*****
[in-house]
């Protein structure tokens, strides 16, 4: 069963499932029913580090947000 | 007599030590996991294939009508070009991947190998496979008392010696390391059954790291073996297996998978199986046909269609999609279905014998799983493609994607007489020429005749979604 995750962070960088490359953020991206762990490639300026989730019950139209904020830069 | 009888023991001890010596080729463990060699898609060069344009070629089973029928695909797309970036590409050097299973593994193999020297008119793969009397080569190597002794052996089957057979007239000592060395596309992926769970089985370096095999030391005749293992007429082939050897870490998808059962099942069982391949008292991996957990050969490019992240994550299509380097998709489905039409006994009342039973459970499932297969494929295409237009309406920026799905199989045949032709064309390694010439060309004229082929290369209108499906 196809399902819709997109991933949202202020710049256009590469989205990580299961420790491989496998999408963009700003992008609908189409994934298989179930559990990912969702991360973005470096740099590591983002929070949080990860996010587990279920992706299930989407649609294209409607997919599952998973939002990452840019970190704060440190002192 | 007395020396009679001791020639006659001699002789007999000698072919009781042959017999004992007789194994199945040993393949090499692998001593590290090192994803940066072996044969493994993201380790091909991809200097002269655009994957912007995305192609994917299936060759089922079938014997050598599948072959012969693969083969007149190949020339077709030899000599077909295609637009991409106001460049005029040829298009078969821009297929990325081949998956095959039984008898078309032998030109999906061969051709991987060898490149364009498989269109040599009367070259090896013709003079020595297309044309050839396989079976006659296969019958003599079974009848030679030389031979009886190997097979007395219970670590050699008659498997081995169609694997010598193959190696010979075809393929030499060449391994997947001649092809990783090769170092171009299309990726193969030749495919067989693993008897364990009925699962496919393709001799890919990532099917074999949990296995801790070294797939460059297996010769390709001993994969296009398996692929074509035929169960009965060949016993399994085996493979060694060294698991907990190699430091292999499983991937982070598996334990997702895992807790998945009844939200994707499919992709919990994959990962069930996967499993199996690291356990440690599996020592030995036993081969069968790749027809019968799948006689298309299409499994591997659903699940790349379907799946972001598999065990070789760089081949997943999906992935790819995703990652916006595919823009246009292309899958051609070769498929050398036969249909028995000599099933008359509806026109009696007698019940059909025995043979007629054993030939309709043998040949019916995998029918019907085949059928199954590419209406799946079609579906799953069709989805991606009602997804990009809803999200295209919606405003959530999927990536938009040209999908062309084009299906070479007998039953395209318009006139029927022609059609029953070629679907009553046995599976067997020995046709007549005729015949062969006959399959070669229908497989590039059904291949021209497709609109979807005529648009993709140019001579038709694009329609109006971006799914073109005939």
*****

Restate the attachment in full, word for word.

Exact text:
[in-house]
């Protein structure tokens, strides 16, 4: 069963499932029913580090947000 | 007599030590996991294939009508070009991947190998496979008392010696390391059954790291073996297996998978199986046909269609999609279905014998799983493609994607007489020429005749979604 995750962070960088490359953020991206762990490639300026989730019950139209904020830069 | 009888023991001890010596080729463990060699898609060069344009070629089973029928695909797309970036590409050097299973593994193999020297008119793969009397080569190597002794052996089957057979007239000592060395596309992926769970089985370096095999030391005749293992007429082939050897870490998808059962099942069982391949008292991996957990050969490019992240994550299509380097998709489905039409006994009342039973459970499932297969494929295409237009309406920026799905199989045949032709064309390694010439060309004229082929290369209108499906 196809399902819709997109991933949202202020710049256009590469989205990580299961420790491989496998999408963009700003992008609908189409994934298989179930559990990912969702991360973005470096740099590591983002929070949080990860996010587990279920992706299930989407649609294209409607997919599952998973939002990452840019970190704060440190002192 | 007395020396009679001791020639006659001699002789007999000698072919009781042959017999004992007789194994199945040993393949090499692998001593590290090192994803940066072996044969493994993201380790091909991809200097002269655009994957912007995305192609994917299936060759089922079938014997050598599948072959012969693969083969007149190949020339077709030899000599077909295609637009991409106001460049005029040829298009078969821009297929990325081949998956095959039984008898078309032998030109999906061969051709991987060898490149364009498989269109040599009367070259090896013709003079020595297309044309050839396989079976006659296969019958003599079974009848030679030389031979009886190997097979007395219970670590050699008659498997081995169609694997010598193959190696010979075809393929030499060449391994997947001649092809990783090769170092171009299309990726193969030749495919067989693993008897364990009925699962496919393709001799890919990532099917074999949990296995801790070294797939460059297996010769390709001993994969296009398996692929074509035929169960009965060949016993399994085996493979060694060294698991907990190699430091292999499983991937982070598996334990997702895992807790998945009844939200994707499919992709919990994959990962069930996967499993199996690291356990440690599996020592030995036993081969069968790749027809019968799948006689298309299409499994591997659903699940790349379907799946972001598999065990070789760089081949997943999906992935790819995703990652916006595919823009246009292309899958051609070769498929050398036969249909028995000599099933008359509806026109009696007698019940059909025995043979007629054993030939309709043998040949019916995998029918019907085949059928199954590419209406799946079609579906799953069709989805991606009602997804990009809803999200295209919606405003959530999927990536938009040209999908062309084009299906070479007998039953395209318009006139029927022609059609029953070629679907009553046995599976067997020995046709007549005729015949062969006959399959070669229908497989590039059904291949021209497709609109979807005529648009993709140019001579038709694009329609109006971006799914073109005939």